Go With The "Flow"

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Your Urine Flow/Stream Might Signal a Problem…or Create One

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If your bladder does not fully empty, residual urine is susceptible to bacteria, so it is important to make sure that your urinary tract and bladder are functioning properly

A strong urinary flow, or "stream," is necessary to flush bacteria out of the bladder and the urinary tract each time you go. However, issues with proper flow can be the first indicator of a possible medical issue, including a urinary tract infection (UTI), or actually become the cause of one, since a bladder that doesn't empty fully is more susceptible to infection.

"A strong and steady urine flow naturally cleanses the urinary tract and surrounding area of unwanted bacteria," says Elizabeth Kavaler, M.D., urologist and author of A Seat on the Aisle, Please! The Essential Guide to Urinary Tract Problems in Women (Copernicus Books, 2006). "However, if something is inhibiting normal urination, such as inflammation or nerve damage, that's when bacteria can be trapped inside the urinary tract, leading to a UTI, for instance."

During normal urination, the initial urine stream begins slowly, but almost immediately speeds up until the bladder is almost empty. The urine flow slows again until the bladder is empty. If a person suffers from a urinary tract obstruction, the urine flow pattern is altered, and increases and decreases more gradually or intermittently. "If your bladder does not fully empty, residual urine is susceptible to bacteria, so it is important to make sure that your urinary tract and bladder are functioning properly," adds Dr. Kavaler.

Dr. Kavaler recommends a few tips for keeping your urine flow strong:

•Stay Hydrated: Drinking plenty of water will increase the flow of urine and help flush out bacteria in one's urinary tract.
•Take a "Uroflow" Test: If you suffer from recurrent UTIs or suspect you have a urinary blockage, ask your doctor for a "uroflow" test to assess whether or not you are voiding efficiently.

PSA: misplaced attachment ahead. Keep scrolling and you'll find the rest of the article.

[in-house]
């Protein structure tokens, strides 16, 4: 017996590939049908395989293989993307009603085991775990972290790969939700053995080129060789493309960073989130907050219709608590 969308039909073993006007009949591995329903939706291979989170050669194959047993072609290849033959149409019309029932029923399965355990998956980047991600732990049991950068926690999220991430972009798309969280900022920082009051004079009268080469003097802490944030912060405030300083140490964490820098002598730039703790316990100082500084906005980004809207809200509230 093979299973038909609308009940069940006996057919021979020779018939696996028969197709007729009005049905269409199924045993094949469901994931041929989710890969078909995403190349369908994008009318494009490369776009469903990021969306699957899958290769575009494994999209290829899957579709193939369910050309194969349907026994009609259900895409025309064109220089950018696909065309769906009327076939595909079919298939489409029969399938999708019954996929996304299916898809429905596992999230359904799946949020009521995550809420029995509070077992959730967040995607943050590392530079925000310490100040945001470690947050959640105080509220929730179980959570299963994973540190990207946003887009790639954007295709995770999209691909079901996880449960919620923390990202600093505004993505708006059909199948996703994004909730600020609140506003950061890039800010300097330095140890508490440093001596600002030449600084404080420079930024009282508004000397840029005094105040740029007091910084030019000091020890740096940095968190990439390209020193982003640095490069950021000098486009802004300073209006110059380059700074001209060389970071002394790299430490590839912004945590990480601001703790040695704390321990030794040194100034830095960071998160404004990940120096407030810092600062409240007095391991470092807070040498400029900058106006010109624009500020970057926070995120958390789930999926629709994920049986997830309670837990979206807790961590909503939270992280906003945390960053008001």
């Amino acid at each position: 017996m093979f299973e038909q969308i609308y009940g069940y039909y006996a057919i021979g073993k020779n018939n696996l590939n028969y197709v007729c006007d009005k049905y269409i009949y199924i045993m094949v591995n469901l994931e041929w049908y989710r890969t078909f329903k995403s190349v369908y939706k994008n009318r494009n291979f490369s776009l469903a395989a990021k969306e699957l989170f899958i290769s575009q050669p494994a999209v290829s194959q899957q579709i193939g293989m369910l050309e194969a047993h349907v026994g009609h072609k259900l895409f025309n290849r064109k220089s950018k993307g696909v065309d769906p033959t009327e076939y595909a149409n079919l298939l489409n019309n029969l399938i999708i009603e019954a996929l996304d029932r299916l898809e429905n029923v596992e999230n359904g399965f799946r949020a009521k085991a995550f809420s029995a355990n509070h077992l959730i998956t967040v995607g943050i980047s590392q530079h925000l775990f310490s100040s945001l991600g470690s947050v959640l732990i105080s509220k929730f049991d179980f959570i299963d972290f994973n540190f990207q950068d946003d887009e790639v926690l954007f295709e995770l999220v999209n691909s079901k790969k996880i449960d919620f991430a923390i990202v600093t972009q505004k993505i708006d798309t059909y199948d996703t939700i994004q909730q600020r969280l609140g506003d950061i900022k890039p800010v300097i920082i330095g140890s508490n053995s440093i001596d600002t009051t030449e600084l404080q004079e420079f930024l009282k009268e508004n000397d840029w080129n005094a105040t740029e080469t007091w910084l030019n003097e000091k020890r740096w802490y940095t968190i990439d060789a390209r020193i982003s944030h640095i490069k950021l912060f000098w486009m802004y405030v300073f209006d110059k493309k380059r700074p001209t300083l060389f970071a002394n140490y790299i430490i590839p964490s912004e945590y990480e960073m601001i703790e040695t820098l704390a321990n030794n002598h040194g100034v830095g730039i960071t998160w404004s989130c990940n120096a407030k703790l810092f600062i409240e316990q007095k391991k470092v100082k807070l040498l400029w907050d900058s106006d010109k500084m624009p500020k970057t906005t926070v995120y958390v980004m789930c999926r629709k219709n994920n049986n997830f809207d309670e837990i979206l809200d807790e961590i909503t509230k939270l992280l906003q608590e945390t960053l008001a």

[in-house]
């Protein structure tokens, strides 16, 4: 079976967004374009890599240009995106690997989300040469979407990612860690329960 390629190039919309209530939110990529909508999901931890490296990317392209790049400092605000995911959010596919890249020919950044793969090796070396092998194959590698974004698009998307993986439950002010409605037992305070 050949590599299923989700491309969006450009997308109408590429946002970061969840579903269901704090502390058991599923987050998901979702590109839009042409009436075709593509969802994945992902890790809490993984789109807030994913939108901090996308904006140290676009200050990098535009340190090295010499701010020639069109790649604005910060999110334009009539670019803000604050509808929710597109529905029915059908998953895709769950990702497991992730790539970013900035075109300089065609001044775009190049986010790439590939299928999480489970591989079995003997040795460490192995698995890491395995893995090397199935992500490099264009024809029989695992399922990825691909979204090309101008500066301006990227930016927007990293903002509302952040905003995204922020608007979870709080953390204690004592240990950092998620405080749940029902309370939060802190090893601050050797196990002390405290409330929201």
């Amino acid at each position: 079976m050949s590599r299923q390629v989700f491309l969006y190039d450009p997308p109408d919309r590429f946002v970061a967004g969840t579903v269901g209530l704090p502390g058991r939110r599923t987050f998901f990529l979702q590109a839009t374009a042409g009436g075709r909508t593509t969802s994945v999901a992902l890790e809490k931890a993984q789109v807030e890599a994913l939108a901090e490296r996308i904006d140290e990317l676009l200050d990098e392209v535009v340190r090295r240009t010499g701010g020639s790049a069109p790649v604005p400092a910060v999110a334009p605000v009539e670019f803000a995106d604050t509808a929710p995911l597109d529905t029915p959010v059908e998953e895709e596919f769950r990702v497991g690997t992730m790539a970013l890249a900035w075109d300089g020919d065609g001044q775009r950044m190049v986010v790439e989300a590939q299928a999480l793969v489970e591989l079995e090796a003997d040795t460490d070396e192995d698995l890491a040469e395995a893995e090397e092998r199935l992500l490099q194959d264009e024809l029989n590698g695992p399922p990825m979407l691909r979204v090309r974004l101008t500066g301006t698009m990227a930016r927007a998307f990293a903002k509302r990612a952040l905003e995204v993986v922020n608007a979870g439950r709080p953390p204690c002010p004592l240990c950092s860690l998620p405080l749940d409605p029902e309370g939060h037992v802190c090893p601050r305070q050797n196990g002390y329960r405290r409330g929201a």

•Put Down the Heavy Purse: Carrying a heavy backpack, tote or large, filled-to-the-brim pocketbook, no matter how chic and gorgeous it is, can contribute to the development of lordosis (a painful condition that creates pressure on the nerves in the lower back). Back strain in the lower back muscles can interfere with urine flow, which can lead to abnormal voiding (urination) and UTIs.
•Take an Antibacterial: If you follow this advice and still get a UTI, try Cystex®, the over-the-counter urinary pain relief and prevention product that will help with the pain of a UTI and also slow the progression of the infection with an extra ingredient -- methenamine -- that helps stop bacteria from adhering to the walls of the urinary tract. (Other UTI products sold over-the-counter do not have this bacteria-fighting ingredient,) When used as a preventative treatment, Cystex® should be taken before any situation or activity that might cause the infection.

When you feel the urge to "go with the flow," don't hold it in, advises Dr. Kavaler. Maintaining a healthy bladder means that we may need to avail ourselves of bathrooms at home, at work, and out in public. According to the Cystex survey, 70% of women reported walking out of a public restroom without using it because of cleanliness concerns. So, to help women find sanitary facilities, the online Cystex Ladies Room has partnered with The Bathroom Diaries to present a "ladies' room finder," featuring independent, consumer-generated reviews, hours of operation, and other details about public restrooms nationwide on its Web site, Cystex.com. Perfect to know for the upcoming holiday season!

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Rachahd Tosado
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